Matt Niskanen has been considered Washington’s number-one defender for years, but that doesn’t seem to be the case anymore.
|21.9||time on ice per game|
|47.7||5-on-5 shot-attempt percentage, adjusted|
|45.8||5-on-5 expected goal percentage, adjusted|
|47.4||5-on-5 goal percentage, adjusted|
About this visualization: This series of charts made by Micah Blake McCurdy of hockeyviz.com shows various metrics for the player over the course of the season. A short description of each chart:
A couple seasons ago, Matt Niskanen was without a doubt Washington’s best defender. He played a huge share of the team’s five-on-five minutes against the toughest opponents possible and kept play out of the team’s zone exceedingly well.
A hand injury early in the 2017-18 season cost Niskanen a month of play, and he really hasn’t been the same since. Here’s how the Caps have performed at various five-on-five metrics over the past three seasons. Above 50 percent is good.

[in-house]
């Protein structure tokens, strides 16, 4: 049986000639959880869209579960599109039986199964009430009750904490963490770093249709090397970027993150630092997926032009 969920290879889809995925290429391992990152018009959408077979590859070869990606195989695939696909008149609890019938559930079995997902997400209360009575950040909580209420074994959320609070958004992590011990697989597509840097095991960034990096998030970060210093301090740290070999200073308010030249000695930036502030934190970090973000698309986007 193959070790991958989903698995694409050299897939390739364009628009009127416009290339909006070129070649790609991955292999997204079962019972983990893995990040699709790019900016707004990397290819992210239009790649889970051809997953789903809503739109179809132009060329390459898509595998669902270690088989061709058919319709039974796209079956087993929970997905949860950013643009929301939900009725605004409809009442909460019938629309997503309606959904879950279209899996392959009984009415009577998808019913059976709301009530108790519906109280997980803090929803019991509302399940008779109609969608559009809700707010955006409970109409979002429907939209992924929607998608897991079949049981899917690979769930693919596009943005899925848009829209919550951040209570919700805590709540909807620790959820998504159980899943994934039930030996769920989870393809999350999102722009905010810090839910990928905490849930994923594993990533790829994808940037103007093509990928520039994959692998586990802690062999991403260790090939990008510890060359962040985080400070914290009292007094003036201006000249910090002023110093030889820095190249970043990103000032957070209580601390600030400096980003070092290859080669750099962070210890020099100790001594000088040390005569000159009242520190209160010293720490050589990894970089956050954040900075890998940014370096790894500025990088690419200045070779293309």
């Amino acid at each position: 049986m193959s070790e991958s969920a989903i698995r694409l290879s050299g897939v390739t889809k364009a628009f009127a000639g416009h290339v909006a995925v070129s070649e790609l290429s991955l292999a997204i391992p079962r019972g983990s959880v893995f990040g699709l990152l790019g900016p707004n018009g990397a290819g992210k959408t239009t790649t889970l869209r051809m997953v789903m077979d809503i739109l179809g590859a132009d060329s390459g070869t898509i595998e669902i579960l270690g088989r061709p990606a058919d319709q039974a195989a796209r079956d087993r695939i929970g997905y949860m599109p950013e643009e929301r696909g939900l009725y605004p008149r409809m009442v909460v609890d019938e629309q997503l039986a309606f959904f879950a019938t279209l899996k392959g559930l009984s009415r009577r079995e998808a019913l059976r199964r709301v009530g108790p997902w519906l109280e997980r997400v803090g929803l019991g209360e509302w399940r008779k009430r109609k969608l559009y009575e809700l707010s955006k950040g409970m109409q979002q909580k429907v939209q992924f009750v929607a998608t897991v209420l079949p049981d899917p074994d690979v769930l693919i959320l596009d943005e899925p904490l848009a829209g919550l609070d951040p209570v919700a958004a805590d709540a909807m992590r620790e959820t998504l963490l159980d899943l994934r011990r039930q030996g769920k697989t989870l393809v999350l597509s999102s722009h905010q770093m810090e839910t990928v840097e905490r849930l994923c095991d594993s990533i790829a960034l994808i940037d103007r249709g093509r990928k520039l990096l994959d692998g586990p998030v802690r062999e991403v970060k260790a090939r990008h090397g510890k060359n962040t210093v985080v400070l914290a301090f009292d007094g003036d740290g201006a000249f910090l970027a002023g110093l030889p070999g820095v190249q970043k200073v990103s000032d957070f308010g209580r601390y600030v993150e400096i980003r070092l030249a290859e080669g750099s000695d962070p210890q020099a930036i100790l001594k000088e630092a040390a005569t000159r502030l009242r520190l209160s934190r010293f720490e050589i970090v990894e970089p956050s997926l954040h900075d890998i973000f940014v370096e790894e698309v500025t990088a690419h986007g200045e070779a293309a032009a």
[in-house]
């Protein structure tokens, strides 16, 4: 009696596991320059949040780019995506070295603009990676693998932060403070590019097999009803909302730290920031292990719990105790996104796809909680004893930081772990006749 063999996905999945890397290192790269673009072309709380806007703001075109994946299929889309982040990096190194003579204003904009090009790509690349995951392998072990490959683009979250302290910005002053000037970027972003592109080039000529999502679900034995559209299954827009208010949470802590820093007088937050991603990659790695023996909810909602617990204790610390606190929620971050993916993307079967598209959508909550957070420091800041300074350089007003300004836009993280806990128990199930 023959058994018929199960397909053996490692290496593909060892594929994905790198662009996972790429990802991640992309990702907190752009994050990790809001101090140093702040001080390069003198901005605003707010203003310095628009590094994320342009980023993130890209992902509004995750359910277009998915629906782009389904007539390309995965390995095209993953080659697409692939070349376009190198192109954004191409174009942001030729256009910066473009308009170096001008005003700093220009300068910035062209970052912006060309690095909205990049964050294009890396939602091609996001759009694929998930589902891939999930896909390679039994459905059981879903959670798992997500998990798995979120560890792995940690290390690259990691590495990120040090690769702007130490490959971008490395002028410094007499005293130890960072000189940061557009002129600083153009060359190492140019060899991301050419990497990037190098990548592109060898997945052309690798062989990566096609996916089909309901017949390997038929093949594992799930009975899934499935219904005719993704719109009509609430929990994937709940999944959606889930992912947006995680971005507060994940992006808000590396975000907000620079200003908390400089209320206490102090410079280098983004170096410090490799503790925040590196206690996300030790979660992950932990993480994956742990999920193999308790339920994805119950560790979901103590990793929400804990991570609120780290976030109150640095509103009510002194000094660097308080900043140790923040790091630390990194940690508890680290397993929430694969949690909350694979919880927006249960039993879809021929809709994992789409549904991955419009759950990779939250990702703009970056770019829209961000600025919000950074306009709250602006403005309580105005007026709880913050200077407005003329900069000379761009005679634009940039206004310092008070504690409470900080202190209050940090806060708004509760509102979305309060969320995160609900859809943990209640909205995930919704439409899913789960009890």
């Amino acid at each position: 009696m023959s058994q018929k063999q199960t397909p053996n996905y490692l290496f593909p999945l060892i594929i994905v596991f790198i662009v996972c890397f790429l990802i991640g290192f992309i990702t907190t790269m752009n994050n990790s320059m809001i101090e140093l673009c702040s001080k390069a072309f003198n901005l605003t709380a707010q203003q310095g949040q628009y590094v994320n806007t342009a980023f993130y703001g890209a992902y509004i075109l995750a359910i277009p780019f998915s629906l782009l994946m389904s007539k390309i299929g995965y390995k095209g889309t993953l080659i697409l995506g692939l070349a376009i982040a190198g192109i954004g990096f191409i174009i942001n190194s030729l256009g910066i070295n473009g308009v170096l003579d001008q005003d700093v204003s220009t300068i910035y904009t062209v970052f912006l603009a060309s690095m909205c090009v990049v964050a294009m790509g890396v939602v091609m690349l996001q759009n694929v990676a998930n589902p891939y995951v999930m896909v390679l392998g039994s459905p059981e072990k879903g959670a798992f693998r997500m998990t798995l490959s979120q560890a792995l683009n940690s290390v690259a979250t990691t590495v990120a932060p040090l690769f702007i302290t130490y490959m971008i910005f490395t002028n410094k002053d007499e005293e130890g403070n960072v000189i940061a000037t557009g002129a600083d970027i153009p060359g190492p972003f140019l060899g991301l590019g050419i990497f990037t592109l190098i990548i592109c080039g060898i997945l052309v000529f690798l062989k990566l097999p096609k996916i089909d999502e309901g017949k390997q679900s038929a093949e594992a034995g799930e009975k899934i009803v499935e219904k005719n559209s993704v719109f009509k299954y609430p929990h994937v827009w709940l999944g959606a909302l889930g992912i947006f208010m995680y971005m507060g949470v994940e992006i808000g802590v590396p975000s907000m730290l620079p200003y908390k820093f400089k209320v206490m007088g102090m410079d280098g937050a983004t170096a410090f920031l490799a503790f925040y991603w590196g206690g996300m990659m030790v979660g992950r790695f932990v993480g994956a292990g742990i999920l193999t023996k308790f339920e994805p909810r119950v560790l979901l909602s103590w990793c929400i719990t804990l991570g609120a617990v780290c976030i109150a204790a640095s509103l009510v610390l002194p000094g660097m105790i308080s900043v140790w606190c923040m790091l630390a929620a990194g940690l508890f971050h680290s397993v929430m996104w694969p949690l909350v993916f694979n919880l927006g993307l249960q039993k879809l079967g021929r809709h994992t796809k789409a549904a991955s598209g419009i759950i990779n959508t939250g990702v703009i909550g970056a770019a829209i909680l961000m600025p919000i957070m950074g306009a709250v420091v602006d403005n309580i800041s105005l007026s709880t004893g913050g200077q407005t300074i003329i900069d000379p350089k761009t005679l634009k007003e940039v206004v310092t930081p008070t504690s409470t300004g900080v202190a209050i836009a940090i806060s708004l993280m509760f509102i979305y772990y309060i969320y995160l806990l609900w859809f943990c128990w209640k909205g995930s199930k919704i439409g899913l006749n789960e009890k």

The middle part of the 2018-19 season was a fiasco as Niskanen continued to play big minutes against tough players but for some reason had trouble stopping their attack and transitioning back to offense. And while Niskanen improved, along with the rest of the team, after the trade deadline, I’m still more than a bit worried about him.
The simpler version of Niskanen’s trend is told tidily by these Evolving-Hockey numbers:
What Niskanen once did very well – take the puck away from attackers and then break the puck out for offense – he no longer does. The result is long sustained shooting sessions in the Caps zone (what Mike Babcock would call a “heavy shift”) without much offsetting offense. The shorter and sadder version of that: Niskanen is no longer Washington’s number-one defender.
As early as January, the Caps have been rumored to be interested in trading Niskanen, who will earn $5.75 million in the next two seasons. I have no idea how plausible that trade would be, but we shouldn’t think of Niskanen’s possible exit as the death knell for Washington’s Trotz-era defense. It’s already dead.
Niskanen is a low-key player who doesn’t generate a ton of of RMNB stuff, but here goes.
Do you think it was the injury that changed NIskanen’s game, or has he just aged poorly? And if the Caps trade him away, what do the defensive pairs look like?
Read more: Japers Rink
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